Erin develops a Certification Protocol...

Help labs go green

Since my last post, I have developed a Certification Protocol for laboratories to follow to become certified. This protocol is modeled after the GreenLabs certification instructions from programs at other Universities.The general outline is below:
1.     Select a representative from the lab to be the ‘EcoLeader’; that is, the person who is most passionate about improving the lab’s sustainability practices and the point of contact for issues related to the GreenLabs program.The EcoLeader can be anyone in the lab, including the lab manager, a graduate student, or the PI. Typically, it is easiest if the EcoLeader is involved in purchasing. Once an EcoLeader has been selected, please email with your lab name and the number of individuals in your lab to declare interest in becoming certified.

2.              The EcoLeader should encourage a critical mass (one third or more of the laboratory personnel) to complete the assessment.To become certified, the lab must receive an average score of 40% or higher. If your laboratory does not meet the minimum score, your laboratory can work towards certification by collaborating with GreenLabs to implement simple and sustainable practices to reach the minimum certification score.
3.              Each certified lab will also meet with a member of GreenLabs in a laboratory meeting attended by 75% of the current lab members to discuss and learn about sustainable practices in the laboratory.
4.              To be a ‘GreenLab’, at least 75% of the laboratory members must commit to improving their laboratory sustainability to ensure that the laboratory is actively reducing its environmental impact.
Once the above criteria have been met, and the “UChicago GreenLabs Certification Form” is completed, the laboratory will be ‘GreenLab certified’!

 There are a few things to note about this procedure. The first, as I have said before, but in case you are not a regular follower, I will say it again: There is no need to reinvent the wheel for every step of running a sustainability initiative! The project you are currently working on has been done before and the information is out there! Even signage can be reused (assuming you give credit to the initial creator).
 Of course each institution will be slightly different in size ,jurisdiction, and practicalities, but Green Labs programs typically focus on the same initiatives and projects. Each lab needs a point person who is going to care enough to begin the process and encourage their lab to maintain sustainable practices after becoming certified. Each institution will need to assess their laboratories’ green practices in some form. And generally, to ensure changes are implemented, a one-on-one meeting is crucial.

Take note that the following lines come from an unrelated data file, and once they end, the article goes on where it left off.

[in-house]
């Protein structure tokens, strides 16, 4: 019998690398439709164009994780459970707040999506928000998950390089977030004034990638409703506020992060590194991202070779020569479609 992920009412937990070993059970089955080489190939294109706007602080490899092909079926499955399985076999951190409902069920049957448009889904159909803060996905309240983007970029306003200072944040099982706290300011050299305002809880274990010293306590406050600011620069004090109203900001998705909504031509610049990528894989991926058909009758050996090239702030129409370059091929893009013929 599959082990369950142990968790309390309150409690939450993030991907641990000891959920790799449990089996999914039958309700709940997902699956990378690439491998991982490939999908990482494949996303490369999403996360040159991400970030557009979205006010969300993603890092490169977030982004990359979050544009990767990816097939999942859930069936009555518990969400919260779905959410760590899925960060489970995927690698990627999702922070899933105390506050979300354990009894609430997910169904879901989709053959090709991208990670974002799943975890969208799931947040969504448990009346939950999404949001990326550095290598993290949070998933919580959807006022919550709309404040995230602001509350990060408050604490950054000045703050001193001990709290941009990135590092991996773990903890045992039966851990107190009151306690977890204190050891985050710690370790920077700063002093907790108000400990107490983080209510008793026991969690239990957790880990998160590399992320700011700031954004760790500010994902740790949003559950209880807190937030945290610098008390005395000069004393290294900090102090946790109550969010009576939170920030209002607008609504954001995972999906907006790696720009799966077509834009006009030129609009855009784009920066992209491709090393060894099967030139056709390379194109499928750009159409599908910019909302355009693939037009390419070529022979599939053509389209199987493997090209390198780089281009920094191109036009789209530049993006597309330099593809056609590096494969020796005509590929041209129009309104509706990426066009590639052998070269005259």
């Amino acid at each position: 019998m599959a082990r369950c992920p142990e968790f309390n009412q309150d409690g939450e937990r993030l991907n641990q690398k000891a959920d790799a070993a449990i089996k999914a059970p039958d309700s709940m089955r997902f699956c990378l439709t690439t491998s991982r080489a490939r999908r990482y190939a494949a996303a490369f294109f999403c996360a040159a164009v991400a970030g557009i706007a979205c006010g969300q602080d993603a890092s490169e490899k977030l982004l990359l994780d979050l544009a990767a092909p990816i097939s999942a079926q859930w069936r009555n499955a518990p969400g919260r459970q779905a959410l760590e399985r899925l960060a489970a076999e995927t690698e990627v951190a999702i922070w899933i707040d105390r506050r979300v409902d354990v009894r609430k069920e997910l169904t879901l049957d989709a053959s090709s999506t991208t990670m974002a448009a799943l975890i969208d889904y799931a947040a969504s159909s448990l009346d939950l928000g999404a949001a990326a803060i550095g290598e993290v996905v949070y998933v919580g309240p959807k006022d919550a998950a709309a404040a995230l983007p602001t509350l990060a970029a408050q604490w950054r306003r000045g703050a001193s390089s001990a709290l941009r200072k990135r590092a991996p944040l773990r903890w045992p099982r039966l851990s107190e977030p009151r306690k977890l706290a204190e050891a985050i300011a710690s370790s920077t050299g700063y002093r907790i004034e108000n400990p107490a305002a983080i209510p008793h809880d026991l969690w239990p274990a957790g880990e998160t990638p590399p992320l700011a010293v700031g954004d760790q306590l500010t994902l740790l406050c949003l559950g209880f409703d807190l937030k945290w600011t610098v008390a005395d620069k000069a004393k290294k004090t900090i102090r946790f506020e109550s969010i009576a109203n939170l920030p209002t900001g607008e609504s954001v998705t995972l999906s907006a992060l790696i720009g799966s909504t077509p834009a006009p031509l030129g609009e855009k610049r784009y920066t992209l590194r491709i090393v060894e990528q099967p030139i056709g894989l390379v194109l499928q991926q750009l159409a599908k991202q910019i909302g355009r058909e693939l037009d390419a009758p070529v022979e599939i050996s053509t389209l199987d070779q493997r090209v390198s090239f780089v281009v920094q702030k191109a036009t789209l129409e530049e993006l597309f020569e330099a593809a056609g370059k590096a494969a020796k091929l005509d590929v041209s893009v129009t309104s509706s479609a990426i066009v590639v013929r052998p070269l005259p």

Another key point here is that I have been collaborating with Allison Paradise, the founder and director of My Green Lab. She created a wonderful resource for quantifying the sustainable practices of labs. Once this tool is streamlined, the assessment could be a universal process, although for now a flood of users might be overwhelming! 
 On a completely separate note, I have begun working with Kimberly-Clarke to set up a glove-recycling program. We are starting with a few collection boxes and will see how quickly they fill up. For those who do not know, some nitrile gloves can be frozen down and shrunk into pellets. These pellets can make long-term durable items like benches and chairs, putting our gloves in a better place than a landfill. Kimberly-Clarke’s recycling process only works for their high quality nitrile gloves (I did not realize how important this is, but it really matters what the exact chemical make-up of the glove is). So labs that would like to reduce their waste should purchase Kimberly-Clarke gloves. And recycling gloves DOES greatly reduce waste creation. A previous study estimates that 20% of laboratory waste comes from disposable gloves! Even if half of all gloves need to be discarded into the biohazard bin, a laboratory can still reduce their waste creation by about 10%! We are still in early stages of implementation, but I will write about this project in an upcoming post

Signage makes for good GreenLabs stewards!

Signage makes for good GreenLabs stewards!